“Well, when is the next time you’re scheduled to work?” I continued to try to calm the storm.


“In two days,” she answered.


“So worse comes to worse, you don’t take your medicine for two days. I’m sure you can take it late. You’re not gonna die in two days.”


“No Kate, you don’t understand! When the rapist stabbed me in the back with a needle and it broke off in my spinal cord the doctors said that I was susceptible to spinal cord infection. Syphilis can also cause spinal cord infections and might require a spinal tap, which I can’t have because of the needle!”


There it was. The crazy. The paranoid delusions ironically caused by her anti-psychotic medication, Abilify.


“That’s not true, Sibby. You’re having a delusion.”


She hated that word: delusion. She took it personally. As an attack on her character.


“I’M NOT DELUSIONAL! I DON’T HAVE SCHIZOAFFECTIVE DISORDER! I’M BIPOLAR LIKE MOM!”


Oh, she was like our mother, alright. Only worse.


I used to think there was no hope for Sibby. I thought her particular case of schizoaffective disorder was simply untreatable. But a recent six month stint in the nut house had proven me wrong.


My sister, a ward of the state, had been committed (again) after being arrested twice in the span of a month. First, she’d stabbed one of her “friends.” Apparently, they’d had a fight and he refused to leave her apartment, so she punctured his back with a rusty steak knife. Three weeks later, she tried to run over another “friend” with her car, veering at the last second into a yard sale, barely missing a group of innocent shoppers.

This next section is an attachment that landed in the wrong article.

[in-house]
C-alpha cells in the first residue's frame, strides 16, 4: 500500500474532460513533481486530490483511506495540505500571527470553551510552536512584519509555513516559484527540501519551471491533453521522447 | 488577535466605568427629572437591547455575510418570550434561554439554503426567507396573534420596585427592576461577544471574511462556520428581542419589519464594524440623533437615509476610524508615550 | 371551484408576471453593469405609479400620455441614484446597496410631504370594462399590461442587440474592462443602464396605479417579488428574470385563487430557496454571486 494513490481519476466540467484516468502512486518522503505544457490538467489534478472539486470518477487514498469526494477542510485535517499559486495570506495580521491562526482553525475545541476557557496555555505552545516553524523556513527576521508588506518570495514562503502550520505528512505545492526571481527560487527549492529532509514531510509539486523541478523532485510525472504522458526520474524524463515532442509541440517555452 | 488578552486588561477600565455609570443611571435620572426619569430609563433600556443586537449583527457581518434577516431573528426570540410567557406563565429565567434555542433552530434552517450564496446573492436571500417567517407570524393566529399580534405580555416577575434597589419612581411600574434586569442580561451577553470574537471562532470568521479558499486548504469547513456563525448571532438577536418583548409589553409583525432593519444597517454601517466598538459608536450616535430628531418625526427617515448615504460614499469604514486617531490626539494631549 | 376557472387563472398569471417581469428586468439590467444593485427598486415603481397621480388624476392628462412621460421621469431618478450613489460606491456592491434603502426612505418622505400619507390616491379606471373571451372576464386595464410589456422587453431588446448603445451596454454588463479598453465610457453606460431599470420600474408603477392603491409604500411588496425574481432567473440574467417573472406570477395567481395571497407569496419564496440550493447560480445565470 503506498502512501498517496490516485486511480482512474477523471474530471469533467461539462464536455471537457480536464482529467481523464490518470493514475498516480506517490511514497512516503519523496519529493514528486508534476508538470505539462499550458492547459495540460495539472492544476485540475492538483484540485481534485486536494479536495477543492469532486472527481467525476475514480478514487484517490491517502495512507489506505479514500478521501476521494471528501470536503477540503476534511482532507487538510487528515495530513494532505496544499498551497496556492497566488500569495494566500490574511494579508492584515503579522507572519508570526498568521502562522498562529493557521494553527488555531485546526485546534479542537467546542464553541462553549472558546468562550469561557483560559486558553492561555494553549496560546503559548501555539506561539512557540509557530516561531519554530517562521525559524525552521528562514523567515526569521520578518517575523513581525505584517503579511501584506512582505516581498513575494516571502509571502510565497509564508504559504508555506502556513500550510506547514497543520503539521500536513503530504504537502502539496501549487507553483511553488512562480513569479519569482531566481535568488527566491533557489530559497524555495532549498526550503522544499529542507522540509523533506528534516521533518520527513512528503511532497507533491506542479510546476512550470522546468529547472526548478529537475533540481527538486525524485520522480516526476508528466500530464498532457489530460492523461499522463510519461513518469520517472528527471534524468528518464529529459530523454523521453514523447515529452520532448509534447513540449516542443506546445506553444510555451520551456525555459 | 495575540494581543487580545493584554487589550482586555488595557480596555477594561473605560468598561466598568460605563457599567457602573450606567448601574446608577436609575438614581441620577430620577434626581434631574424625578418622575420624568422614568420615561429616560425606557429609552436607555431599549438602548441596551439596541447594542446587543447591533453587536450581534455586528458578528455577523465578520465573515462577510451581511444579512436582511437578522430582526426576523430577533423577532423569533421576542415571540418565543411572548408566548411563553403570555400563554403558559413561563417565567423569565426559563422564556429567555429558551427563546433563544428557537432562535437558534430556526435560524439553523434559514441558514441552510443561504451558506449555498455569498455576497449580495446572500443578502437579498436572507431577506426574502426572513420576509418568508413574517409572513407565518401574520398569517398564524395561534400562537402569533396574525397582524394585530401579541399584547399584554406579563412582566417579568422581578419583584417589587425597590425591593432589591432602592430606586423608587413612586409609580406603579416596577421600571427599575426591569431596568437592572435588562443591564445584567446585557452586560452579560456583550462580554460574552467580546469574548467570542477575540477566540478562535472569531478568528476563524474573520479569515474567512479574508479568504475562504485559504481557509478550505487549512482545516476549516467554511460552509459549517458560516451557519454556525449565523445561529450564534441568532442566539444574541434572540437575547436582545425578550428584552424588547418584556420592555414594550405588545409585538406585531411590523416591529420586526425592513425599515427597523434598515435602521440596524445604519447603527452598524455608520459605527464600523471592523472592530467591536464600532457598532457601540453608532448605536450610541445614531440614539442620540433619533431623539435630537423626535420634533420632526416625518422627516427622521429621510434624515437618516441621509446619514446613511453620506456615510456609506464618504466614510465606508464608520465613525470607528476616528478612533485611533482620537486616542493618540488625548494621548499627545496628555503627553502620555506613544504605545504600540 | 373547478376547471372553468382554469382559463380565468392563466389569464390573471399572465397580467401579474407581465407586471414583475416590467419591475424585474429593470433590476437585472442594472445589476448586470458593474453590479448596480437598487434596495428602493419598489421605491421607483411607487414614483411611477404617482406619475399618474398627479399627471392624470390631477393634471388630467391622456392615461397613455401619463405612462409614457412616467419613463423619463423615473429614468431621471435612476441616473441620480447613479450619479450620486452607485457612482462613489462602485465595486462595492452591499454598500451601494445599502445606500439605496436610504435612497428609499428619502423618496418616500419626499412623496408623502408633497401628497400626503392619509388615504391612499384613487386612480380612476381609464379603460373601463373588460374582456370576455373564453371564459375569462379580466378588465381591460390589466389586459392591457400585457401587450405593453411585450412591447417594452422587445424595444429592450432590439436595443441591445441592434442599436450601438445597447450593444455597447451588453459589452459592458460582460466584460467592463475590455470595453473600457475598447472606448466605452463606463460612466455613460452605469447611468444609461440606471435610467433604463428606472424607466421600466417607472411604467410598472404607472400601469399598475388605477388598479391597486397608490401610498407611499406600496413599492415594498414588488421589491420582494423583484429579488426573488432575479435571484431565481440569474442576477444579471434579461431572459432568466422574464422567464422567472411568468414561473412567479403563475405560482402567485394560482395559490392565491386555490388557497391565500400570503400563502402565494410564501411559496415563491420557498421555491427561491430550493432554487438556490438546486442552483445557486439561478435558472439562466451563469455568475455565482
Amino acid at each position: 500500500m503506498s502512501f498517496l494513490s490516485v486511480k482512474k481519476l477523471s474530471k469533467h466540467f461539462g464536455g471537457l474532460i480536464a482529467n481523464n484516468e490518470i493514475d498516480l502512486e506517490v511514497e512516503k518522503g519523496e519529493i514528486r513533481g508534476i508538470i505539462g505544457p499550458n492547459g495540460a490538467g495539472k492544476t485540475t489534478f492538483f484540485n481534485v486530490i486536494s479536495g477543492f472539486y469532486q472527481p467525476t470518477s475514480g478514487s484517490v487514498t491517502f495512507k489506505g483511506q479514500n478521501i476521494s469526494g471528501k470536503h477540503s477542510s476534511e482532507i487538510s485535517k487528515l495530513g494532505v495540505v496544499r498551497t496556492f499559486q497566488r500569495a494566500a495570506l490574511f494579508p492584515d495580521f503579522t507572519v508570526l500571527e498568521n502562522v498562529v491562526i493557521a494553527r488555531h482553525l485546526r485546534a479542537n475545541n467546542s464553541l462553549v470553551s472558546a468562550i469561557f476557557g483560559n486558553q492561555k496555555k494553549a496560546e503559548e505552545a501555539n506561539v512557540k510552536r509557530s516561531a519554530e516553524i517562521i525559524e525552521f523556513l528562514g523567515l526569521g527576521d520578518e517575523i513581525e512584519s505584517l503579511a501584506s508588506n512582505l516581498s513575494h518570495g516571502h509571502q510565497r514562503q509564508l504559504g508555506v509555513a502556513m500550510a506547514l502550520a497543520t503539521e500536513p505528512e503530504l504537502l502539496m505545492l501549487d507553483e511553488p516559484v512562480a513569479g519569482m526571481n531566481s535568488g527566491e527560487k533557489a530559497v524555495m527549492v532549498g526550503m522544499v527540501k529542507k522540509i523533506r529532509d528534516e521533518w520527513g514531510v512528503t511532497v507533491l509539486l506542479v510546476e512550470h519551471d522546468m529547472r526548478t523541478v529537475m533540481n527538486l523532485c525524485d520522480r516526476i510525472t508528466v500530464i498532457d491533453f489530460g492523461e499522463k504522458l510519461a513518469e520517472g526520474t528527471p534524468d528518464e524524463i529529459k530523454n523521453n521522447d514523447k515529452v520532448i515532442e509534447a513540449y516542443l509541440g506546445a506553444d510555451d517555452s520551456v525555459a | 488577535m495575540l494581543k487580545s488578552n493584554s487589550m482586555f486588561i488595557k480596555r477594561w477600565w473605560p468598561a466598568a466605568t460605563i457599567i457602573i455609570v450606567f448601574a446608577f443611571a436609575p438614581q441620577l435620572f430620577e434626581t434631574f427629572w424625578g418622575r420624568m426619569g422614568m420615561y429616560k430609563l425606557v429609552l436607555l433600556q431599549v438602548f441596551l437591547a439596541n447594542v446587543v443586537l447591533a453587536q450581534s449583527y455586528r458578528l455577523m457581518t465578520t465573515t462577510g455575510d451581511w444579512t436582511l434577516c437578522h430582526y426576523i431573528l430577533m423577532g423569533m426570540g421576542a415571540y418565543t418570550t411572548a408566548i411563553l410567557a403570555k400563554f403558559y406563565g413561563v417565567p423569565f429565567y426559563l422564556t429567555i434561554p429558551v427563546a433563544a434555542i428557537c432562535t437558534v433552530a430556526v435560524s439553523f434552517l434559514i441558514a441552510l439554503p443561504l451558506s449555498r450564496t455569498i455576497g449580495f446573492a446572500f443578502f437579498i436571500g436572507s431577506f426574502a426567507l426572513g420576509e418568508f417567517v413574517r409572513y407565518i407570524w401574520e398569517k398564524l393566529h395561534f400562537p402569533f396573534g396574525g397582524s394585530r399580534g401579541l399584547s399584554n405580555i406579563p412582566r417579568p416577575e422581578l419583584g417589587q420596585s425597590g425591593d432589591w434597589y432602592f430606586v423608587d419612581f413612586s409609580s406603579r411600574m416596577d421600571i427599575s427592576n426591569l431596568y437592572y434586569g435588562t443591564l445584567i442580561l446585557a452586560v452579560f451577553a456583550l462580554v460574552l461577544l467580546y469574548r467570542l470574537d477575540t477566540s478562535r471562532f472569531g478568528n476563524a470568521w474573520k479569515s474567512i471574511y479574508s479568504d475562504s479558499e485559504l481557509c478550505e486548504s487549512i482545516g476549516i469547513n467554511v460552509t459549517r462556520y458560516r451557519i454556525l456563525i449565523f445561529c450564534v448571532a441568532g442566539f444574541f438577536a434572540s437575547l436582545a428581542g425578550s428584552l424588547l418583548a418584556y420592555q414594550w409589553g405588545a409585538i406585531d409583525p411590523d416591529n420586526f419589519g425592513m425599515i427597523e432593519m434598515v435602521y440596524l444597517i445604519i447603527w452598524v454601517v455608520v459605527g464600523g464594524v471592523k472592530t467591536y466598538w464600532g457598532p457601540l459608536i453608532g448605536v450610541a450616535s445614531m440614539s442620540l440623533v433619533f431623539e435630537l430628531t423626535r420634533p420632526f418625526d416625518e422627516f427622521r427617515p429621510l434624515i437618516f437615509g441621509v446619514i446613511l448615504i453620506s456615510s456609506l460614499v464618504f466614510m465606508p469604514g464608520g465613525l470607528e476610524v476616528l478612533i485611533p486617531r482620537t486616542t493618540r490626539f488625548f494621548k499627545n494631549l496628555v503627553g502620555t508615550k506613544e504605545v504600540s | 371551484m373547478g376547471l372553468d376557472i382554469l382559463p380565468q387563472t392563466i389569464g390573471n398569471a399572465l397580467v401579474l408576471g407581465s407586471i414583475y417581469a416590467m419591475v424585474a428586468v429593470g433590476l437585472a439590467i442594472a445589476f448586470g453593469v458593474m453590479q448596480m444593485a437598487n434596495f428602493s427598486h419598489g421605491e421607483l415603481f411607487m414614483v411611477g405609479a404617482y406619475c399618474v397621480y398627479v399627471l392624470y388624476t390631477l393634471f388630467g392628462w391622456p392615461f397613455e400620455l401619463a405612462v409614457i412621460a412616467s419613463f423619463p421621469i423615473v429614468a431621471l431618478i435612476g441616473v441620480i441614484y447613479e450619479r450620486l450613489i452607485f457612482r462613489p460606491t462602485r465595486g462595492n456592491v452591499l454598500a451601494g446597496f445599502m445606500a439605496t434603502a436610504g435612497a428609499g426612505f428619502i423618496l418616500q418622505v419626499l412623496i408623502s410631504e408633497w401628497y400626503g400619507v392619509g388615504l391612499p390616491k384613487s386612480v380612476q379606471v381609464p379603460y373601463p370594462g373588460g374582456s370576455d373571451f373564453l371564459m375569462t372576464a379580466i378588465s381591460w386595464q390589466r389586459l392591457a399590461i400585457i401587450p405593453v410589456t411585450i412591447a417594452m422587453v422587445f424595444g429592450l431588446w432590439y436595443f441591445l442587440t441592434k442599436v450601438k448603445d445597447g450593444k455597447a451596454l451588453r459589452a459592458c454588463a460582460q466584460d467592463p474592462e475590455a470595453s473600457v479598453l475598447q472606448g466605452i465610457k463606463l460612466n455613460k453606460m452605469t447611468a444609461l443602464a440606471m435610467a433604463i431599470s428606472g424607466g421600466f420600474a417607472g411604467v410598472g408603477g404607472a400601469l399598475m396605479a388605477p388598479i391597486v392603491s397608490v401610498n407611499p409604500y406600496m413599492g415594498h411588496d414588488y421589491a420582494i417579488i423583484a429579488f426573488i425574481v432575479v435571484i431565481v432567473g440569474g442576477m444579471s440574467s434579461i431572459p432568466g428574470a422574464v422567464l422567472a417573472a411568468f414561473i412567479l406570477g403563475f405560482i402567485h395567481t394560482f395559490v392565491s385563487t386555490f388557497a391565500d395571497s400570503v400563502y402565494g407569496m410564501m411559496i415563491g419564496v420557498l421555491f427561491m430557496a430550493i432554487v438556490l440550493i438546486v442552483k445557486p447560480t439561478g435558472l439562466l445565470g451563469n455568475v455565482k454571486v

During her mandatory lock up at the state mental institution, her new doctors took her off Abilify and put her on Haldol, because it was cheaper. At first, the Haldol caused my sister to become lethargic, as is common with a change in anti-psychotic medications. But after a few weeks her body and mind adjusted… and she became the best version of herself I’d ever known.


She was sane! Cool, actually. Smart! I … liked her.


We began talking on the phone every day.


“How are you doing in there?” I asked, genuinely concerned for her well-being.


“It’s OK. I’m lucky I have my own room because some of the patients scream all night.”


“You’ll be out soon. And… I hope you’ll continue with the Haldol.”


“No. I’m going back on Abilify.”


My heart sunk. I tried to rationalize with her. To show her how the Haldol was better than the Abilify.


“Honey, Abilify makes you delusional. You haven’t said a single thing that isn’t true since you’ve been on the Haldol. And look at how much our relationship has improved! We talk on the phone for forty-five minutes at a time now. We couldn’t talk for forty-five seconds when you were on Abilify.”


“I don’t care. Haldol makes me tired. I can’t wait to go back on Abilify.”


“Siobhan, the Abilify speeds you up and makes you manic.”


“I need to be sped up!”


And that was how she was like our mother. Addicted to speed and chaos.


“You are just like mom,” I shot back, “Choosing a drug over your family!”


Six months later Siobhan was released back to her Section-8 apartment and granted her Abilify. It only took a few short weeks for her delusions to return full force. I re-established boundaries I had let relax while she was in the hospital, and our relationship devolved into the distant, forced communication we’d known prior.


I had a glimpse of a healthy sister, but she’d sadly chosen to revert back into her sickness, just like our mother, who died of alcoholism at forty-nine, after refusing to commit to sobriety.


“You don’t even care that I might die of Syphilis and this might be the last time you ever talk to me!”


There was no winning this argument. She was deep in a schizoaffective episode: unreasonable and looking for a fight.


I had to get off this ride.


“You’re right Sibby. I don’t.”


I hung up.